Need some help with the connections of the potentiometer.

In the circuit example provided in the link, I'm connecting the potentiometer as a voltage divider and not a variable resistor right? So instead of just connecting 2 pins, the Vcc pin of the potentiometer is connected to pin 16 of the sg3525 chip, Gnd pin of the potentiometer to Gnd and the middle pin or output is connected to pin 2 of the sg3525 chip? Am I right about this?


enter image description here https://i.sstatic.net/bQ6Ta.jpg

  • 1
    \$\begingroup\$ yes... you are correct for the left pot. The other one is connected as a variable resistor. We don't tend to call pot pins Vcc and ground though... Usually just "one end", and the "other end", and of course the "wiper". \$\endgroup\$
    – Trevor_G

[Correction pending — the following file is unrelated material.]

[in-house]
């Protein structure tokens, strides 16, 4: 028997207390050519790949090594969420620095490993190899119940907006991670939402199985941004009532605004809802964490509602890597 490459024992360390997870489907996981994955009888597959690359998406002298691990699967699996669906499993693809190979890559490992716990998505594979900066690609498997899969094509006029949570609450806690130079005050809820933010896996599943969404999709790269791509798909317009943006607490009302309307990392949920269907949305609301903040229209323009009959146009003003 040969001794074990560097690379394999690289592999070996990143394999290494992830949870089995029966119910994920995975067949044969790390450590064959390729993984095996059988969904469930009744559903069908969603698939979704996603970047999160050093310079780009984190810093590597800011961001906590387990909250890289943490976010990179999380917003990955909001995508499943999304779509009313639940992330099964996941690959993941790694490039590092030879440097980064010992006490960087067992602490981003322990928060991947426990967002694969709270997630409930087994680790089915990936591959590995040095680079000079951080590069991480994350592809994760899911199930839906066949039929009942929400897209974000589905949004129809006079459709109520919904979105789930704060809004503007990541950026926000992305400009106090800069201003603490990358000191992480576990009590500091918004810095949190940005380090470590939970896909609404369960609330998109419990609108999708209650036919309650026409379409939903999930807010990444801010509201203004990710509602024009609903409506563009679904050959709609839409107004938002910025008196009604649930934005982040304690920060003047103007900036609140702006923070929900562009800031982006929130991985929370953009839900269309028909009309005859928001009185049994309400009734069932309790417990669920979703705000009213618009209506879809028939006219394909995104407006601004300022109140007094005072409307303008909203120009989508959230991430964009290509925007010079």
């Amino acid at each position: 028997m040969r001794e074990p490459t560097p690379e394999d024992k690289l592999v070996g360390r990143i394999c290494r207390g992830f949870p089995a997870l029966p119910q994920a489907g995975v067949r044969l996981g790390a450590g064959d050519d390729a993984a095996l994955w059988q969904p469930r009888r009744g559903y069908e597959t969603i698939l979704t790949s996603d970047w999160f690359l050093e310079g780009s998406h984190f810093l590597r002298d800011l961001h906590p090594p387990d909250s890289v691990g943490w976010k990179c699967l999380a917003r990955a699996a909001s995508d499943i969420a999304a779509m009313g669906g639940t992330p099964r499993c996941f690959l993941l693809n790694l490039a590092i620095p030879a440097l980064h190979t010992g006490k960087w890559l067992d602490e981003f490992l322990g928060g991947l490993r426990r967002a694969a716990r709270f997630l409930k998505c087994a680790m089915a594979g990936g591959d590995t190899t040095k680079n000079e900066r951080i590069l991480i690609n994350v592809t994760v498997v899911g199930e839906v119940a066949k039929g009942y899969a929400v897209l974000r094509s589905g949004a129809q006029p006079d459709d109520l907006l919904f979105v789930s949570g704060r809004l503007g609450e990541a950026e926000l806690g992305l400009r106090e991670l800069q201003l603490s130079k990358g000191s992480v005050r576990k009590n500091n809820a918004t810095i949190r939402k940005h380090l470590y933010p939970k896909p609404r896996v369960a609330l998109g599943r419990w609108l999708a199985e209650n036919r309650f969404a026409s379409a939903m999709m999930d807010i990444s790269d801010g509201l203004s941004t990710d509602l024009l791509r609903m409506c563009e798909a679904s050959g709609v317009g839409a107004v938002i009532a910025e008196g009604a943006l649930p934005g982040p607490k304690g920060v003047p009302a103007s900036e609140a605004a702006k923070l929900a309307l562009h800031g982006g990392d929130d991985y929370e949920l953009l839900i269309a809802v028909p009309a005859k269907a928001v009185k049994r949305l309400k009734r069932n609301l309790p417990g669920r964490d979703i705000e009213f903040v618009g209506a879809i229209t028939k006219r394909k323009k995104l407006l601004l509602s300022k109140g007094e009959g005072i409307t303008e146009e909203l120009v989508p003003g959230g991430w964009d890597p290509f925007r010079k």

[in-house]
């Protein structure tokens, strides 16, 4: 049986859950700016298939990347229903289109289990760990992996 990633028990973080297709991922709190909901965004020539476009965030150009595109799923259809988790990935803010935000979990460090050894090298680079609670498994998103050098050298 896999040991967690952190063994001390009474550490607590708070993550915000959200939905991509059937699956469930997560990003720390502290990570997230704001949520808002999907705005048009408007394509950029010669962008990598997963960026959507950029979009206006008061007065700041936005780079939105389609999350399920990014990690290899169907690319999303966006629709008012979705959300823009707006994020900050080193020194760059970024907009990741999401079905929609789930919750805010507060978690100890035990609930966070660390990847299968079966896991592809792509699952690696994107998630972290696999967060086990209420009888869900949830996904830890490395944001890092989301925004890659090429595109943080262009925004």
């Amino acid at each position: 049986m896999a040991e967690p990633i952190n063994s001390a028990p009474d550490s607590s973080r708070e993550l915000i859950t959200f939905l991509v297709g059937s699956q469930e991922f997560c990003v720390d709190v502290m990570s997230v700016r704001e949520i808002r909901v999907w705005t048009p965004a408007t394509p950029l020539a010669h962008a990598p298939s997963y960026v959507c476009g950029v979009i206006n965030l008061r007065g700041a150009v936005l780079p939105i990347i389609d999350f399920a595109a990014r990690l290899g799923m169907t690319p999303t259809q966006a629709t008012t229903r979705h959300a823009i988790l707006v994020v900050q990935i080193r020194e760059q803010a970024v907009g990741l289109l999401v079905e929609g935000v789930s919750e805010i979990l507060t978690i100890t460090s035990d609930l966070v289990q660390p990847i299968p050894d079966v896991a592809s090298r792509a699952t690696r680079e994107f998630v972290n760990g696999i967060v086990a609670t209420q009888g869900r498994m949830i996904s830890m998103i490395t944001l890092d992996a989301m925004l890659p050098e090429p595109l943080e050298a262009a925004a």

Commented Aug 30, 2017 at 17:08
  • \$\begingroup\$ Yes Duty cycle wiper goes from 0 to pin 16 Vref=5.1, but as shown in datasheet they add series R's to reduce control range to 27% to 45% for choosing a suitable range. \$\endgroup\$ Commented Aug 30, 2017 at 17:26
  • \$\begingroup\$ @TonyStewart.EEsince'75 Wiper from 0 to pin 16, I think you meant "one end" of the pot to pin 16 as mentioned by Trevor? Thanks though! I'll try it out when I'm in the lab again. \$\endgroup\$
    – Morde
    Commented Aug 30, 2017 at 18:02

1 Answer 1


That is correct in the case of the pot whose wiper is connected to pin 2 of the chip.

enter image description here

Figure 1. Standard potentiometer pinout. Source: Electronics Tutorials.

The second pot in your schematic has pins 2 and 3 connected together to make a variable resistor or "rheostat".

Some schematics will show a dot at one end of the pot indicating the clockwise end.

  • \$\begingroup\$ Also Bournes standardized pin numbers as CW means tap goes from pin 1 to 3 \$\endgroup\$ Commented Aug 30, 2017 at 17:20
  • \$\begingroup\$ It is useful to explain why "pins 2 and 3 are connected together to make a variable resistor or rheostat". \$\endgroup\$ Commented Dec 19, 2019 at 22:02

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